Seizure at Ludlow Castle.

Hello lovely readers, how are all of your lovely selves? Hot? Sizzling? Keenly awaiting the weekend to arrive when you can strip off the office attire and sit in front of a fan with cocktails alone all day? I don’t blame you!

I usually can withstand the UK’s (measly compared to other countries’) heat but I have been baking all week. Of course, I’m not in the literal sense. Although, this definitely nears the equivalent! 

I’ve spent this entire week recovering from my weekend in London. With this heat and payback combined, I have not been a very happy camper to be within close proximity of. As I type this, I have one hand dabbing myself with a cold flannel. *chuckles*

Before I begin my London Experience series, I do have something I need to address with you lovely lot first.

I’m sure you remember I mentioned cryptically that I’d been in recovery last month. Well, now I am going to explain just what went on during that time.

Last month, my lovely cousin invited me and my mother to join her and her mother (also my cousin) at the Shakespeare Festival held at Ludlow Castle to watch an open-air production of As You Like It. Naturally, I was ecstatic and all too eager to go. It was Shakespeare, after all!

My only concern about going was my tiredness levels as for the four days prior to the event, I’d been on-the-go due to various occasions. In an attempt to delay the payback process, I relaxed the entire day before going to Ludlow Castle. 

Other than the usual exhaustion and weakness, I felt fine. Even after the two-hour journey there, I didn’t feel too much strain. I was having a wonderful time chatting with my cousins for the first time in a few months. The castle was simply stunning. The people were lovely. The cast for the play was fabulous!

As a lover of Shakespeare’s tragedies and in-depth plots of the fall of sanity, As You Like It was a rather interesting contrast. Having only read the play once many moons ago, I really quite enjoyed watching it for the first time. Although, being one for the original atmosphere, the modernization wasn’t too much to my taste but the connection with music was very enjoyable.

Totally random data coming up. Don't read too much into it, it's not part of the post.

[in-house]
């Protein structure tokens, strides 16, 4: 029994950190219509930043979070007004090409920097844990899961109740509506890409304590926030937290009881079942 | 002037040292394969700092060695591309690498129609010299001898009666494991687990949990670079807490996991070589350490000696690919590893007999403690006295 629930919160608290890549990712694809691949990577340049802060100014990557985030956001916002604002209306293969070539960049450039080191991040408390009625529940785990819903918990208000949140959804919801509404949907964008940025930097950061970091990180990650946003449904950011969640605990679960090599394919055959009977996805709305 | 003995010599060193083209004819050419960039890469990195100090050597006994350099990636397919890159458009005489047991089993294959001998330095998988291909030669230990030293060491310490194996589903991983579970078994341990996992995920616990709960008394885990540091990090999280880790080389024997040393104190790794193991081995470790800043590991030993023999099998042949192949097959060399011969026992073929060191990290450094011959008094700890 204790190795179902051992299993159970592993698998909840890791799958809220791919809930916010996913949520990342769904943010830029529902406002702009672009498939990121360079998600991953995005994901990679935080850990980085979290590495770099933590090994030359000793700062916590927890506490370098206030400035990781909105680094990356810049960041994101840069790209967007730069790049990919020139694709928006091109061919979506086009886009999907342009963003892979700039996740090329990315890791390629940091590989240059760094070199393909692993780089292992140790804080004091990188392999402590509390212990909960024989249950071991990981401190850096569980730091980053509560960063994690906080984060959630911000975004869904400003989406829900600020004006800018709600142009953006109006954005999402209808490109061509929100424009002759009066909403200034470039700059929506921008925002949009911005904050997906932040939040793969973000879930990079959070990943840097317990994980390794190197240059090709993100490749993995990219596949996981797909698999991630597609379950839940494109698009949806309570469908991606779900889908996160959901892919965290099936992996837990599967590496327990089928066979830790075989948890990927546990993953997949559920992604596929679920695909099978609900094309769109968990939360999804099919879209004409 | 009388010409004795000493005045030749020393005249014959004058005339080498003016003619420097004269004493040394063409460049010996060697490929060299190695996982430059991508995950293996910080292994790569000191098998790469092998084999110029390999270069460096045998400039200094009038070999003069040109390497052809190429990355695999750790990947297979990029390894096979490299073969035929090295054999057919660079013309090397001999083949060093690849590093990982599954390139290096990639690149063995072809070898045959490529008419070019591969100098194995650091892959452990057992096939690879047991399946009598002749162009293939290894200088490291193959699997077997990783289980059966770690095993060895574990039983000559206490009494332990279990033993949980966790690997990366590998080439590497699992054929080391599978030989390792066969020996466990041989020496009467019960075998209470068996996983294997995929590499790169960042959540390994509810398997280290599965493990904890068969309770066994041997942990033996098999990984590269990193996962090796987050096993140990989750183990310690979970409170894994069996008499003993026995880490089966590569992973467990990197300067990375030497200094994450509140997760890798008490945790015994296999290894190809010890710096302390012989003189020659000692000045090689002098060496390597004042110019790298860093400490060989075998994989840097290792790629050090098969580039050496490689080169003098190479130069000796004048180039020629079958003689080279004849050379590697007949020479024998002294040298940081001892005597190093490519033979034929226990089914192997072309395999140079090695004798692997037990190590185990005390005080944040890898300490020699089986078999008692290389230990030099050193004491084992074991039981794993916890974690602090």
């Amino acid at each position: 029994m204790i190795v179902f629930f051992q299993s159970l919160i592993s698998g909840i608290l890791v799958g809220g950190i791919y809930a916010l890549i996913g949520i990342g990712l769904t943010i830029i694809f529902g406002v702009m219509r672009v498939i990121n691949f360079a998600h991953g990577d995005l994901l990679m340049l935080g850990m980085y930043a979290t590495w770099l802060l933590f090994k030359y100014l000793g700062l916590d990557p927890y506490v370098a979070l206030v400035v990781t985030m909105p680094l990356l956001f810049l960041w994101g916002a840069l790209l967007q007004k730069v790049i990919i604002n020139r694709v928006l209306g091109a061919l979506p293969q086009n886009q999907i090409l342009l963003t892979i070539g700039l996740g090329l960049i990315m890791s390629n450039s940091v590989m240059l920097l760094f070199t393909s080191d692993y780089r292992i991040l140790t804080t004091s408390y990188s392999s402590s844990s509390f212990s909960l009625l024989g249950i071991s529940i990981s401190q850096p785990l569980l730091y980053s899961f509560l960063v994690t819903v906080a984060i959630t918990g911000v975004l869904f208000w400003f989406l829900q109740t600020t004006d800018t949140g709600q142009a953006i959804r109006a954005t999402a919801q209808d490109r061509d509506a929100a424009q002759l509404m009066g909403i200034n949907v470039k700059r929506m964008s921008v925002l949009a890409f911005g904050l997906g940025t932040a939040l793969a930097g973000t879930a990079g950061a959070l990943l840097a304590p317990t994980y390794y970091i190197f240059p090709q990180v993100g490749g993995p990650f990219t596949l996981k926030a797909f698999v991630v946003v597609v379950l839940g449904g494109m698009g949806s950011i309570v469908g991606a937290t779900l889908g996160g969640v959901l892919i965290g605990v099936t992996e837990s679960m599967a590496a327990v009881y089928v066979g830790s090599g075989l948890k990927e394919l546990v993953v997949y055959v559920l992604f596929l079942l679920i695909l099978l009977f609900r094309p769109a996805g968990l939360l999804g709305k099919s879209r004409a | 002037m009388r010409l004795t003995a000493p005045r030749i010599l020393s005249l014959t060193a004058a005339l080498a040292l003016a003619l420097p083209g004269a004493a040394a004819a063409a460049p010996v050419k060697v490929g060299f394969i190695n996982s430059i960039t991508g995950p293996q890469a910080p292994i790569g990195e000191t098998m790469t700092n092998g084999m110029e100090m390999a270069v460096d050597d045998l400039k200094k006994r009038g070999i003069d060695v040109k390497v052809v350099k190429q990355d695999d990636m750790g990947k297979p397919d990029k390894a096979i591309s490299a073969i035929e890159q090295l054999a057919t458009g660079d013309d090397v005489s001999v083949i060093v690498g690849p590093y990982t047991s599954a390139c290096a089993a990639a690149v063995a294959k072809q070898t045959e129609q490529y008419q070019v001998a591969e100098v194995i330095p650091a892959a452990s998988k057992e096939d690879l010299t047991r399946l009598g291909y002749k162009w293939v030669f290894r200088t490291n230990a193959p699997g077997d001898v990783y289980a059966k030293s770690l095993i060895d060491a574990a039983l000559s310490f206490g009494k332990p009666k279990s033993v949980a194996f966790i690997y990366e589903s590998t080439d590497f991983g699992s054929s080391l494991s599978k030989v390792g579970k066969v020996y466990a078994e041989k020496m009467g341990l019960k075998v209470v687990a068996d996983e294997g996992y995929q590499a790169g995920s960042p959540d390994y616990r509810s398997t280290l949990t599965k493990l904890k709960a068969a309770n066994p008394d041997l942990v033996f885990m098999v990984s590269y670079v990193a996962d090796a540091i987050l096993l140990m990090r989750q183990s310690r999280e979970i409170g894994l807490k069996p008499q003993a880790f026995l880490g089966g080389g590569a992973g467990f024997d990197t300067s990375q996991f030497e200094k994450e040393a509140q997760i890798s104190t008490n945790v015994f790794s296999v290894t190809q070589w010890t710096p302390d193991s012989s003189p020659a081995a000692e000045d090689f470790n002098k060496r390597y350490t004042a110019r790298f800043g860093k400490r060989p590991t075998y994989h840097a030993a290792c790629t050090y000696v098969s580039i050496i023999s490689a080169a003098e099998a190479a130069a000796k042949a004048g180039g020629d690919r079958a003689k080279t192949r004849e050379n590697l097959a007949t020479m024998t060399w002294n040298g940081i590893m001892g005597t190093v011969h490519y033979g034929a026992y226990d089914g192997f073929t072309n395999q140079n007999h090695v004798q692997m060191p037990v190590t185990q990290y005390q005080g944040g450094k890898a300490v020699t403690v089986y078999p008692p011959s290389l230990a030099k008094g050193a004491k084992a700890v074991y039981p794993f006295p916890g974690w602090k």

For the first half, everything went smoothly; especially with Orlando running past us to the stage exit shirtless. (The muscles…wow!) When we reached the interval however, I started to feel a little odd. I dismissed it as just a headache from such intense concentration for a long period of time and so continued to watch the second half.

Now this is where it all went a little fuzzy for me so I’ve had to rely on my mother's account to explain just what happened...

About ten minutes before the play concluded, around 10:20pm, I became extremely hot and struggled to take off my jacket, most likely in an attempt to cool my temperature. For the next five seconds, if my mother hadn’t been looking at me, she wouldn’t have seen me have a seizure.

For the next couple of hours, I didn’t remember anything. I don’t remember having a seizure, feeling a need to vomit, being carried out of the open-air theatre, being put into a car and being taken home. All I remember is stumbling up the stairs of my house and passing out on the bed.

For the next few days, I was very weak and lethargic. I couldn’t get down the stairs without clutching the banister with all the strength . I couldn’t even lift myself out of the bath, for Christ's sake! It resulted in a very bad bruise from falling out of the tub.

I was quite honestly helpless. Suffocated with worry that it was going to happen again.

This was a painful reminder that I am still very much restricted in my limitations and my Myalgic Encephalomyelitis will put its foot down when it’s had enough. It was a wake-up call and the primary reason behind the I’m Not Perfect campaign.
I’m currently waiting to undergo neurological tests done to rule out any possibilities of further problems that potentially may have caused the seizure. With Myalgic Encephalomyelitis, seizures are a common symptom. All I can do is wonder if I’ve just been lucky not to have them yet until these tests are done. It’s agonizing not to have an answer.

I was on strict rule that I had to obey my M.E. until I have these tests. I’d got the all-clear from my GP to go to London because I had my mother with me. For the weeks coming up to it, I was on house arrest. Rest, rest and more rest with just a sprinkle of work. I couldn’t overexert myself. You all know I’m a workaholic so you can imagine how painful it was. It was like when I first became ill.

This is another factor why London has been one of the scariest things I’ve done in the last years. It was a massive risk. But I took it and I don't regret it for a single second.


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